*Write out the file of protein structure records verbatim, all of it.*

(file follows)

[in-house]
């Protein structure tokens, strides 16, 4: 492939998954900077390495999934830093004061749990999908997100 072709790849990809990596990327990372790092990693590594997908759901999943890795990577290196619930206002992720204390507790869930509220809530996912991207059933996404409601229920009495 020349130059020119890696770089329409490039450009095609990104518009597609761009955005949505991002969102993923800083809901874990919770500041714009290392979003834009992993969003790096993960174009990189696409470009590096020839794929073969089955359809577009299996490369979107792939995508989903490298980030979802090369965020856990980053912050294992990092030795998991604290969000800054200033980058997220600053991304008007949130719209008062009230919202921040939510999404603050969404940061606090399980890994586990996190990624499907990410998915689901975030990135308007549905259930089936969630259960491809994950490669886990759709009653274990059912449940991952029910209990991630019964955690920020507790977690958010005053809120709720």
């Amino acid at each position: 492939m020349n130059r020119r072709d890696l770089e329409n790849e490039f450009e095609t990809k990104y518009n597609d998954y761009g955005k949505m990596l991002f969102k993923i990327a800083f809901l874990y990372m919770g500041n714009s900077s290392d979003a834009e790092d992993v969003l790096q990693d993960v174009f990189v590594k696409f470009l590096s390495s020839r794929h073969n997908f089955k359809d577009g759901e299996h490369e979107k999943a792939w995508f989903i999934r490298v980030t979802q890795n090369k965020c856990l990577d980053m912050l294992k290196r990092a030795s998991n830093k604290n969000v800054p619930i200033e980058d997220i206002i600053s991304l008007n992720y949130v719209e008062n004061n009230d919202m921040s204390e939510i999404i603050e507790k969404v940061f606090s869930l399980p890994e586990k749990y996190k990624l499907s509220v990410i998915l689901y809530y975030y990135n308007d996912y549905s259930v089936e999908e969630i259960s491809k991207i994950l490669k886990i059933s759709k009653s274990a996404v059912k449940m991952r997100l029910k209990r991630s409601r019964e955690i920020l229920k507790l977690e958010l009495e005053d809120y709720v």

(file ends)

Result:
[in-house]
């Protein structure tokens, strides 16, 4: 492939998954900077390495999934830093004061749990999908997100 072709790849990809990596990327990372790092990693590594997908759901999943890795990577290196619930206002992720204390507790869930509220809530996912991207059933996404409601229920009495 020349130059020119890696770089329409490039450009095609990104518009597609761009955005949505991002969102993923800083809901874990919770500041714009290392979003834009992993969003790096993960174009990189696409470009590096020839794929073969089955359809577009299996490369979107792939995508989903490298980030979802090369965020856990980053912050294992990092030795998991604290969000800054200033980058997220600053991304008007949130719209008062009230919202921040939510999404603050969404940061606090399980890994586990996190990624499907990410998915689901975030990135308007549905259930089936969630259960491809994950490669886990759709009653274990059912449940991952029910209990991630019964955690920020507790977690958010005053809120709720």
């Amino acid at each position: 492939m020349n130059r020119r072709d890696l770089e329409n790849e490039f450009e095609t990809k990104y518009n597609d998954y761009g955005k949505m990596l991002f969102k993923i990327a800083f809901l874990y990372m919770g500041n714009s900077s290392d979003a834009e790092d992993v969003l790096q990693d993960v174009f990189v590594k696409f470009l590096s390495s020839r794929h073969n997908f089955k359809d577009g759901e299996h490369e979107k999943a792939w995508f989903i999934r490298v980030t979802q890795n090369k965020c856990l990577d980053m912050l294992k290196r990092a030795s998991n830093k604290n969000v800054p619930i200033e980058d997220i206002i600053s991304l008007n992720y949130v719209e008062n004061n009230d919202m921040s204390e939510i999404i603050e507790k969404v940061f606090s869930l399980p890994e586990k749990y996190k990624l499907s509220v990410i998915l689901y809530y975030y990135n308007d996912y549905s259930v089936e999908e969630i259960s491809k991207i994950l490669k886990i059933s759709k009653s274990a996404v059912k449940m991952r997100l029910k209990r991630s409601r019964e955690i920020l229920k507790l977690e958010l009495e005053d809120y709720v």